different charges form an
electric field


In order to move electrons through the electric field
(generate current) we need some force (voltage)


This potential difference is called
barrier voltage


When enough voltage is applied such that electrons
are moved then we are
biasing

the diode


Two layers of positive and negative charges for
depletion region



the region near the pn
-
junction is
depleted of charge carriers)


Biasing Types of a Diode


Forward bias


Bias voltage V
Bias

> barrier voltage
V
Bar


Reduction in
+

and


ions


smaller
depletion region



V
Bar
Depends on material, doping,
temp, etc. (e.g., for silicon it is 0.7 V)


Reverse bias


Essentially a condition that prevents
electrons to pass through the diode


Very small reverse break down current


Larger

depletion region is generated


Cathode

n region

Anode

p region

Connected to the
negative
side of
the battery

Connected to the
positive
side of
the battery

A

K

Biasing Types of a Diode (Forward)

Cathode

n region

Anode

p region

A

K

Moving

electrons

Small dynamic resistance

VBias

n

p

Conventional
Current Flow

Conventional
Current Flow

I (Forward)

Very Small

Moving

Electrons:

Reverse Current)

Biasing Types of a Diode (Reverse)

Cathode

n region

Anode

p region

A

K

Large resistance

VBias

n

p

Conventional
Current Flow

Holes are left
behind; large
depletion region

Instant pull of
electrons

I
-
V Characteristic of a Diode


Forward bias: current passes through


The
knee

is where VBias=VBar


At point B VBias < VBar


Very little current


Note that at the knee the current increases rapidly but V(forward)
stays almost the same



Reveres bias: No current passes through


When VBias < VBar


Very little current (mu or nano Amp)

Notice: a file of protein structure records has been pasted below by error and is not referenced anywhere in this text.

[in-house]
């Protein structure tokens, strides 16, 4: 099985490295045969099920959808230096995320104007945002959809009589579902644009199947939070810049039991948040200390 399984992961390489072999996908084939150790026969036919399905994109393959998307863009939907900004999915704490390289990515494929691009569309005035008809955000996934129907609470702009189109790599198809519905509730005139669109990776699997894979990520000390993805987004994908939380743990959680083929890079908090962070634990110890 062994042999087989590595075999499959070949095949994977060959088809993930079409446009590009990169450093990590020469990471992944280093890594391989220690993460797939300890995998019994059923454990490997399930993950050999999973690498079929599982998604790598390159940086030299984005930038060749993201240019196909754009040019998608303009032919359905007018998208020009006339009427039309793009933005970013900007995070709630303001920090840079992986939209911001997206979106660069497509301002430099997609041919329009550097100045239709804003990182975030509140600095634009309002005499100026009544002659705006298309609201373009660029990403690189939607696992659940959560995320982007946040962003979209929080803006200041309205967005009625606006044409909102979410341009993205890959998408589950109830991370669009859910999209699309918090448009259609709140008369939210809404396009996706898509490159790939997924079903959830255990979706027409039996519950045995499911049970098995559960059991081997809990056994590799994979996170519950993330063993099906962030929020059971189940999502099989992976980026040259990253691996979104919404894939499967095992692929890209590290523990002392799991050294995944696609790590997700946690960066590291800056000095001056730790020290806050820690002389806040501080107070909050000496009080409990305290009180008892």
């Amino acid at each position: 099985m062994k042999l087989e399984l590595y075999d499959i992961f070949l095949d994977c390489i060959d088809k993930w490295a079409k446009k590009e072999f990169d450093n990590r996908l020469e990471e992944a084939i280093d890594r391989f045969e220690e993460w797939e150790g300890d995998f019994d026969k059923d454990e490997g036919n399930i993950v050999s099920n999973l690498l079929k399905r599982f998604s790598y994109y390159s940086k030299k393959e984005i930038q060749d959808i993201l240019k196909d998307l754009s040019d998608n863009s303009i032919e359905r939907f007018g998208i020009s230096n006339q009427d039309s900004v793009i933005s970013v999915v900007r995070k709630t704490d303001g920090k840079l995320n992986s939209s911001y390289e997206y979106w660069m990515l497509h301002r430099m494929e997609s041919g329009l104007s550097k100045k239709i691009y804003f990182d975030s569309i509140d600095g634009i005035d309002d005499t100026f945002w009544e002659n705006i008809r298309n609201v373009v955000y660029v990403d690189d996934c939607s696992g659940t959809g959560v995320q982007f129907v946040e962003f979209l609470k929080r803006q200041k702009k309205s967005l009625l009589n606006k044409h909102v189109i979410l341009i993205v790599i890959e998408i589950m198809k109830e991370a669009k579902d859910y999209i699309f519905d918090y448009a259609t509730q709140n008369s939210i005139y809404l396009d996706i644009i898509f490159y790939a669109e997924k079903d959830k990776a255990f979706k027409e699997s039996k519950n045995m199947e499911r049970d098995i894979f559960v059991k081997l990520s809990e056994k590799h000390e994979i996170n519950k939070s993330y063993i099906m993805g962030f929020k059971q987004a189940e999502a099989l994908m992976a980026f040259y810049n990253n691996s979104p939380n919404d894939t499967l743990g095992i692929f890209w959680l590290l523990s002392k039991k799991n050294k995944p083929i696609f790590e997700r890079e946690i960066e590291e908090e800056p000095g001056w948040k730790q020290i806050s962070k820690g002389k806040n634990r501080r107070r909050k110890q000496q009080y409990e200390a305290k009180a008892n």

At the
knee
, the reverse current increases rapidly but the reverse
voltage remains almost the same


Large reverse current can result in overheating and possibly
damaging the diode (V=50V or higher typically)



Overheating results from high
-
speed electrons in the p
-
region knocking out electrons of atoms in n
-
region from their
orbit to the conduction band


Hence, we use limiting resistors




Electrons moving

from n to p region

Modeling a Diode (Forward Biasing)

Use r’d

(internal resistance)

-

Not linear!

Complete Modeling of a Diode

Note that IF is the
actual

direction of electron current

Forward bias: V
Bias

= V
F

+ I
F
(R
LIMIT
+r
d
); r
d

is typically given, V
F

typically is 0.7 V

Reverse bias: V
Bias

= V
R

+ I
R

* R
LIMIT
; I
R

is typically given


V
R

V
F

Showing the Actual electron direction

Example

Find the current through the diode and the
voltage across the resistor.

Assume r
d

= 10 ohm


Biasing?

Forward bias: V
Bias

= V
F

+ I
F
(R
LIMIT
+r
d
)

10 = 0.7 + IF(RLIMIT+10)


I
F
=9.21 mA

V
F
=0.7+I
F
*r
d
= 792 mV

V
RLIMIT

= I
F

* R
LIMIT

= 9.21V

V
F

Forward biased

Example

Find the current through the diode and the
voltage across the resistor.

Assume I
R

= I uA


Note:
Reverse biased

V
R

Reverse bias: V
Bias

= V
R

+ I
R

* R
LIMIT

V
RLIMIT

= I
R
*V
RLI MIT

= 1mA

V
R
=V
BIAS
-
V
RLIMIT
=4.999 V

Forward Bias

Calculate the voltage across the resistor.

Reverse Bias

Calculate the voltage across the resistor.

Do this example on your own:

Make sure you can calculate and

find all currents
-

Hint: find Vn, first

Vn

Vn

i
1

i
2

i
3